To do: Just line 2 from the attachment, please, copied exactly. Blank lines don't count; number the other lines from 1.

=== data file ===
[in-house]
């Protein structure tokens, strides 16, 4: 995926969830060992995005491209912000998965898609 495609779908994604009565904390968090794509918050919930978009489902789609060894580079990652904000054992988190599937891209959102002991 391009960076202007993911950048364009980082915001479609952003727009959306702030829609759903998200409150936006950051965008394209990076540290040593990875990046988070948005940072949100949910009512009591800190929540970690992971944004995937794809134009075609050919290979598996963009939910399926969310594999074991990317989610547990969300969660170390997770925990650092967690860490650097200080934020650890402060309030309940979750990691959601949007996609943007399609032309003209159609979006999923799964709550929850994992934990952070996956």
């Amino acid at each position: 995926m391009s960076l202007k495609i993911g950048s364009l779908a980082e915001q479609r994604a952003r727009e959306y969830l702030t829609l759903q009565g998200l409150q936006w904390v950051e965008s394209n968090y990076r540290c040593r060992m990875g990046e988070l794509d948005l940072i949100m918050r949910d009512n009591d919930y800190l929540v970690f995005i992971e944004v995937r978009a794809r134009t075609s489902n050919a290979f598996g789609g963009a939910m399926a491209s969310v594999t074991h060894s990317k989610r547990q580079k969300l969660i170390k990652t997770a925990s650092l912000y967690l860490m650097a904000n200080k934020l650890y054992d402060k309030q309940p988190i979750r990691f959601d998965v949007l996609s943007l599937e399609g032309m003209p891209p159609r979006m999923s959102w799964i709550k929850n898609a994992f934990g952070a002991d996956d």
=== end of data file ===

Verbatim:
């Protein structure tokens, strides 16, 4: 995926969830060992995005491209912000998965898609 495609779908994604009565904390968090794509918050919930978009489902789609060894580079990652904000054992988190599937891209959102002991 391009960076202007993911950048364009980082915001479609952003727009959306702030829609759903998200409150936006950051965008394209990076540290040593990875990046988070948005940072949100949910009512009591800190929540970690992971944004995937794809134009075609050919290979598996963009939910399926969310594999074991990317989610547990969300969660170390997770925990650092967690860490650097200080934020650890402060309030309940979750990691959601949007996609943007399609032309003209159609979006999923799964709550929850994992934990952070996956």